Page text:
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10/26/2005

Coolest Blog Entry Ever

Filed under: — 12:18 am

Oh how I love Scott Adams.

http://dilbertblog.typepad.com/the_dilbert_blog/2005/10/dangerous_donut.html

Subscribed!

Scott also mentions the 4th Annual Weasel Poll: “At first glance, there seems to be an imbalance of Republicans on the list. That’s because you usually have to do something to be nominated. And Democrats haven’t done much this year…”

PS: Three jobs + school = less blogging. Sorry…

10/20/2005

Google Reports Earnings: Six Fold Increase

Filed under: — 9:29 pm

Google reported third-quarter net income rose to $381.2 million, or $1.32 per diluted share, more than six times higher than the year-ago quarter’s $52.0 million, or 19 cents a share. InsideGoogle has the details but, to no one’s surprise, Google has done pretty well this quarter.

Source: InsideGoogle

Tip: PowerPoint to Black Screen

Filed under: — 1:09 pm

If only more professors (or presenters) utalized this nifty function (and by more I mean any): Pressing ‘B’ while in a PowerPoint presentation will make the screen go blank (black) and pressing it again will restore it back to where you were. This is perfect for bringing people’s attention back to you! I often find myself just gazing and re-reading whatever is put in front of me. I don’t retain it… I don’t listen to what’s being said… it’s lose-lose (and I’m sure I’m not the only one who does this).

Source: Lifehacker via Travis Hudson

10/19/2005

Lesson from Run DMC

Filed under: — 6:09 pm

I had no idea he was so profound:

I’m reminded of a fundamental rule of the ways thing work in this world. If you work hard in life, you’ll be rewarded. If you take shortcuts, you get cut short. Your reward may be financial or it may be spiritual but it will most definitely be in direct proportion to the effort you make in life.

The Future of Golf

Filed under: — 5:23 pm

To the left, “a practice golf putter currently being commercialized by Infics Inc. of South Korea. A small attachment with an LCD screen is fitted to the putter. It accurately measures the trajectory and speed of the swing, as well as impact data. The golfer is then able to view this information on a color LCD screen fitted to the non-contact side of the putter”. It’s certainly a way to impress your friends but doubtfully going to do anything for your swing!

Source: Ceatec via Engadget

10/18/2005

Web-Based Applications Are A Bad Idea

Filed under: — 10:44 pm

“We’ve all heard the hype about how Sun and Google may someday, somehow, produce a version of StarOffice or OpenOffice.org that you’ll access online through your browser instead of installing an office suite on your hard drive.” But apparently this is a bad idea for three reasons: “until our Internet connections become a lot more reliable than they are now, I expect we will all go on using local applications instead of Net-based ones…” says Robin Miller of NewsForge. Robin says there are three reasons as to why the web-based applications are a bad idea. I’ll just save you time and tell you that somehow Robin turned one reason turned into three: no internet access, no vital applications.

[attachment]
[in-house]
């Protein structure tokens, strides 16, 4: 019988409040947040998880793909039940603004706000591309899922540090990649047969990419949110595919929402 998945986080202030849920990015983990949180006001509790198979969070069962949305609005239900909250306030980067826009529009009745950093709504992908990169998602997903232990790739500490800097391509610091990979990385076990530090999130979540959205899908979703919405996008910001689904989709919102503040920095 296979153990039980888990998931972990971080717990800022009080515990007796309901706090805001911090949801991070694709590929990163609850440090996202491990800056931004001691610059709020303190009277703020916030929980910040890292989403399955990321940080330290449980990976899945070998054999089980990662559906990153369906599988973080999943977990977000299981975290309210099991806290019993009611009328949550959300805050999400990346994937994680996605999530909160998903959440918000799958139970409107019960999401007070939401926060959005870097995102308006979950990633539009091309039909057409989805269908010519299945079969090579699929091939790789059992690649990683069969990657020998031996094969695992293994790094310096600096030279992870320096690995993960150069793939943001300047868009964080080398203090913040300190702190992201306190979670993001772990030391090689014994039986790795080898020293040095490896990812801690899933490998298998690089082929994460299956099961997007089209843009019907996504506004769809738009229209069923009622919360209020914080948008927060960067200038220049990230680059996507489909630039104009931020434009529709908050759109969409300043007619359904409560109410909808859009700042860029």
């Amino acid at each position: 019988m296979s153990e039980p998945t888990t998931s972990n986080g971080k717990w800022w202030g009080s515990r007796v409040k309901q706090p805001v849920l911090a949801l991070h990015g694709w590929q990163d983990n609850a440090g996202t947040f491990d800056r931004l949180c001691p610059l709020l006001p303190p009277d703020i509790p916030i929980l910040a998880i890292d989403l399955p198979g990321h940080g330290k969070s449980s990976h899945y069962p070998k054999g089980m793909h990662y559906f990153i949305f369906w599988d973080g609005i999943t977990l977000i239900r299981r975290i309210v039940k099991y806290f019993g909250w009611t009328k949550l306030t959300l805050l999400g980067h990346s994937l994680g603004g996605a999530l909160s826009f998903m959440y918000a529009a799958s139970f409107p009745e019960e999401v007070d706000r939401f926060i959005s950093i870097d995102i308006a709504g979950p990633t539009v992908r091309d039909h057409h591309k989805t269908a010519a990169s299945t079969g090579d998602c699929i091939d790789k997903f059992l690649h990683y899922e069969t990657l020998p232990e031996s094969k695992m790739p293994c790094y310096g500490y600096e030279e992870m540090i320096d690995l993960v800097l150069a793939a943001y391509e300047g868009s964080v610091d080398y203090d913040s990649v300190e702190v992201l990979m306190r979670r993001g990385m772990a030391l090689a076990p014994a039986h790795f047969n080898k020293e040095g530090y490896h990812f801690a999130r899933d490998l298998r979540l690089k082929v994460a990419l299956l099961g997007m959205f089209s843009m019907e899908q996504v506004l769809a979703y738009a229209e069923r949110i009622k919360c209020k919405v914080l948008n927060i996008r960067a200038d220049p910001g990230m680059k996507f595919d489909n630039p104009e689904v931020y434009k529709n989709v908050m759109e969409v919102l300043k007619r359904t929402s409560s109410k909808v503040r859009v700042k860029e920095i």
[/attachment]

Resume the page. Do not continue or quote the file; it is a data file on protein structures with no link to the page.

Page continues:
Point taken but I can’t really think of a time when I don’t have internet access and if I don’t have internet access I rarely have a reason to be doing anything! If it’s school-work I typically need the internet to reaseach or download instructions, etc. If it’s anything work-related… well, I do that at work and again, a lot of that stuff is heavily dependant on the internet already… heck, if were to loose email there’s not much else I would be able to accomplish. I don’t just sit around typing up documents all day.

I think if we depend so heavily on the internet already it’s not like another application or two are going to make much of a difference. In fact, it’ll make the ISP’s accountable for so much more they’ll be forced to deliver a higher quality service…

…right?

Source: NewsForge via Memeorandum

Gates Encourages Computer Science Majors

Filed under: — 11:34 am

Microsoft Chairman Bill Gates hit the road last week to urge college students to pursue degrees in computer science. The three-day, six-college tour was the second such pilgrimage made by Gates in two years to emphasize the potential of technology careers and to dispel concerns about outsourcing. He said that in the new few years he (Microsoft) will need a lot more software engineers. Coming from a guy who didn’t finish college? Coming from a guy who started his own company? He may be right, college advisors and the BLS agree, but the article makes a good point: is he the most appropriate messenger?

Source: Yahoo News

Toyota Recalls 1.27 Million Vehicles

Filed under: — 11:26 am

Toyota Motor is recalling about 1.27 million cars in Japan, the largest single recall of vehicles in Japan, in order to repair defective headlight switches, a government official said Tuesday. The recall affects 17 different models but shouldn’t affect Toyota’s bottom line: “The part to be replaced, the headlight switch, is not that expensive,” the spokesman said. “So we don’t expect any major impact on our earnings.”

Source: USAToday

Customer Service Hardly Consistent

Filed under: — 11:22 am

It really irritates me when I call a company and they ask me something different every time. For example, the other day I called Adobe to get an activation code for a product (it was an upgrade, I had to verify it). The first time I was asked for the serial number of the upgrade and then I realized I didn’t have the serial for the product being upgraded. I found it and came back later. This time when I called they asked for all the registration information for the product. I had to verify the street address and everything… and then I was transferred? Once transferred I was asked for the customer ID which pulled up everything. This time I didn’t even need to really tell them anything (except the fact that, yes, I had a good weekend, thanks!). I was quickly given my code and sent on my way.